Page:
With the confluence of low-latency, satellite-based, high-speed internet (STARLINK) and by giving people options to make air commutes via pilotless UAVs over relatively short distances (up to 100 miles), I feel people will no longer be tied to live in densely populated areas. This, in turn, will drive property and land values higher in more rural areas.

Are there exciting new technologies that are coming out in the next few years that will improve the Air Travel experience? We’d love to learn about what you have heard.

There are several exciting technologies merging in the marketplace today. Among them are electric powered airplanes, unmanned air taxis and small airplane autopilots that can lend themselves with the touch of a button if the pilot becomes incapacitated, like GARMIN Autonomi.

Technology will soon bring solutions to problems that will enhance quality of life by providing viable options to commuting in traffic, reduce carbon footprints and make flying small airplanes safer for passengers.

As you know, the Pandemic changed the world as we know it. For the benefit of our readers, can you help spell out a few examples of how the Pandemic has specifically impacted Air Travel?

The biggest impact to air travel that will likely linger long after the pandemic is over is the fact that businesses have forever changed how they do business. Business air travel will never be the same. Businesses, forced to use technology, like Zoom, will have a much harder time justifying flying executives for in person meetings in the future. Air travel will adapt to cater to personal air travel which will be a huge win for consumers with more point to point options becoming available over time.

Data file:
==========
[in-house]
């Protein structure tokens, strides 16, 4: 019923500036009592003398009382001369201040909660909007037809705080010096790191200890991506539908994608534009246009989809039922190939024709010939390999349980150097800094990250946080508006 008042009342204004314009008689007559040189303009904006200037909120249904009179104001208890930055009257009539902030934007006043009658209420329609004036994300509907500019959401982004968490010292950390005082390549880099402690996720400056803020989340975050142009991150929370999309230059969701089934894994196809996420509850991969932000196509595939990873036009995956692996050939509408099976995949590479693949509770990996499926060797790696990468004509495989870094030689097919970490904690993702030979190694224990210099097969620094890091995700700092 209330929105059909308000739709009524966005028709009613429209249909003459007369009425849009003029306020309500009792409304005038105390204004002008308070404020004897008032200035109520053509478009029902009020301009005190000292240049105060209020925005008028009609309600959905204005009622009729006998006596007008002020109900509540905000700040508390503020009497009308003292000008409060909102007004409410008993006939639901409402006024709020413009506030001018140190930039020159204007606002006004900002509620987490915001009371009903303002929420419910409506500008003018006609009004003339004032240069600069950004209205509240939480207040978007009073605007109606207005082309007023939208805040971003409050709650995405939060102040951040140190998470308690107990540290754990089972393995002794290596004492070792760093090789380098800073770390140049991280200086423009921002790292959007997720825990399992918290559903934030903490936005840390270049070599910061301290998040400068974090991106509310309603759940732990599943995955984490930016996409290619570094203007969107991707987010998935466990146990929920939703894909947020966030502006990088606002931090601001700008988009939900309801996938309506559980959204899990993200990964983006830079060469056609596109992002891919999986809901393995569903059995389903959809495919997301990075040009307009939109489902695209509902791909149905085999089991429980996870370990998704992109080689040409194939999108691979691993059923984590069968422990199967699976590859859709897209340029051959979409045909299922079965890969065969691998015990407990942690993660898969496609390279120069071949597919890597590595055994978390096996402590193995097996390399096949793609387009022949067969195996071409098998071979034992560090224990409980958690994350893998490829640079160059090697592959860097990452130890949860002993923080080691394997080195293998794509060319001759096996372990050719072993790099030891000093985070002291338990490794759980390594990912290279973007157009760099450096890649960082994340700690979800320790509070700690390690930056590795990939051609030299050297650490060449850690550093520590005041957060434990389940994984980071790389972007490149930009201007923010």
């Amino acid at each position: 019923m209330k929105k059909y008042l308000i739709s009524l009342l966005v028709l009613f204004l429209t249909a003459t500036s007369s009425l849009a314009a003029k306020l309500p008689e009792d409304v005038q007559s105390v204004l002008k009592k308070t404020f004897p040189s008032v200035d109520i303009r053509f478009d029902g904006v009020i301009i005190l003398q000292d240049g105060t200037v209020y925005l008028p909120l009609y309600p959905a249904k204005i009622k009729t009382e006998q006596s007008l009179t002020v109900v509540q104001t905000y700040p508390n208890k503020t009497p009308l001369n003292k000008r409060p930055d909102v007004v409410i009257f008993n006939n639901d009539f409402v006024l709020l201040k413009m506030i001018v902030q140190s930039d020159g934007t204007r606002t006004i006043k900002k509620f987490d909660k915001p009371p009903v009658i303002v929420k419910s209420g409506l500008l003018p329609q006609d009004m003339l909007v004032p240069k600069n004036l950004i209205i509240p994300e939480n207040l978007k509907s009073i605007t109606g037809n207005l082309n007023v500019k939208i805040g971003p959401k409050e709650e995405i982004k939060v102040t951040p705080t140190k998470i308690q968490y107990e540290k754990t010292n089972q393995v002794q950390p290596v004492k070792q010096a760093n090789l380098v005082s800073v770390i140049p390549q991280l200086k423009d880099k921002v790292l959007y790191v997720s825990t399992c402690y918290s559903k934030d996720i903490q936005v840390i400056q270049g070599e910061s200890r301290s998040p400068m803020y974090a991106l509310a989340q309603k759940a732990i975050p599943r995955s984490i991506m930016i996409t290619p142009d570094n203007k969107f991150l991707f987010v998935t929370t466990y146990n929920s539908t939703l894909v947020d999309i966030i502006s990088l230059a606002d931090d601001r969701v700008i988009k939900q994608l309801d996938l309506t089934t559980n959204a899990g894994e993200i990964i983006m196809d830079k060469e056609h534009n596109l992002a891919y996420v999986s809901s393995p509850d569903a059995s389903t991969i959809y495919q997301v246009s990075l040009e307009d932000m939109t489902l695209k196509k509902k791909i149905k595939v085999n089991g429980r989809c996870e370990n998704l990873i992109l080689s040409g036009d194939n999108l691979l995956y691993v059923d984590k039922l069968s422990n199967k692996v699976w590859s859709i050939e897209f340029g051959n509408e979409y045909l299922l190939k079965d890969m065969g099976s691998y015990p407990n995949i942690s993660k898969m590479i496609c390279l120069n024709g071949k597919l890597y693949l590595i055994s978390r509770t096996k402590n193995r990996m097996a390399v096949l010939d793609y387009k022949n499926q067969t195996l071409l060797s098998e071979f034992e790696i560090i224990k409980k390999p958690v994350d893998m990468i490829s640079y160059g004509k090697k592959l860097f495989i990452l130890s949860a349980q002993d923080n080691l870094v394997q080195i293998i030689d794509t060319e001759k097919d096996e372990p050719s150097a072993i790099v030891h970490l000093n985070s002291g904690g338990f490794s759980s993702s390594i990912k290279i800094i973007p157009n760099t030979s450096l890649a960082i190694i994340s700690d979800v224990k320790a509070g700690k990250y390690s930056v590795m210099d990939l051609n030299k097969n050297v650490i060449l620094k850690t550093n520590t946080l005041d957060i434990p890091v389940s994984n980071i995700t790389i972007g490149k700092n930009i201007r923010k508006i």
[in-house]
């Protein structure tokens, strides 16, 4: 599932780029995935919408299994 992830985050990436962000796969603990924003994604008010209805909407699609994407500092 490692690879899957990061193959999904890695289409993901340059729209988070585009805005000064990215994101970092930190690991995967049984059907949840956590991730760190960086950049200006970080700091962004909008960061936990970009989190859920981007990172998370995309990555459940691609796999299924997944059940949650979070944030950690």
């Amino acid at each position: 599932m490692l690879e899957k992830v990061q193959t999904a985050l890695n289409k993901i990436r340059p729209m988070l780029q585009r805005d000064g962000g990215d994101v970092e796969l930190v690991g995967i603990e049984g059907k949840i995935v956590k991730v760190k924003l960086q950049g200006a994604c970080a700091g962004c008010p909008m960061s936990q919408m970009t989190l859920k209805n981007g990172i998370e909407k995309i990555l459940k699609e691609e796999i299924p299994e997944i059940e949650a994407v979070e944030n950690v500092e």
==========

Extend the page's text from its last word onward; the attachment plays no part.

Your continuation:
Can you share five examples of how the Air Travel experience might change over the next few years to address the new realities brought by the Pandemic? If you can, please give an example for each.

1. Evolving Personal Air Taxi Technology. Prior to the pandemic, there were a host of new pilotless air taxi vehicles under development. The pandemic will surely accelerate their rise and speed to market.

2. Electric Airplanes. With renewed focus on global warming and mandates by governments to shift from fossil fuel to clean burning energy, a host of electric powered airplanes will emerge to satisfy short-haul, low-density commuter routes.

3. Private Aviation Will Become More Common. Consumers with the means to fly private will do so more than before because the premium to do so will be easier to justify due to the pandemic. This trend is already unfolding. Wheels up just went public and private aviation as a whole is growing at record levels.

4. The Demise of the Hub and Spoke Routing of the Major Airlines. We all know Delta has a base in Atlanta, United in Houston, American in Dallas and Miami, but if given the choice of a direct flight, consumers will avoid the hub and spoke models of the legacy carriers, making their businesses tougher and tougher to justify.

5. Rapid COVID-19 Testing. Rapid testing will be key to making other passengers comfortable. Airlines will invest in rapid testing at check in to ensure all those onboard are tested prior to getting into the plane.

You are a person of great influence. If you could start a movement that would bring the most amount of good to the most amount of people, what would that be? You never know what your idea can trigger.

I would push industry to develop clean burning propulsion systems to reduce reliance on fossil fuels by giving incentives for research and development to smaller companies and individuals in the form of grants, subsidies and tax credits. Weaning off fossil fuels would be the greatest source of good that aviation can bring to the most people possible.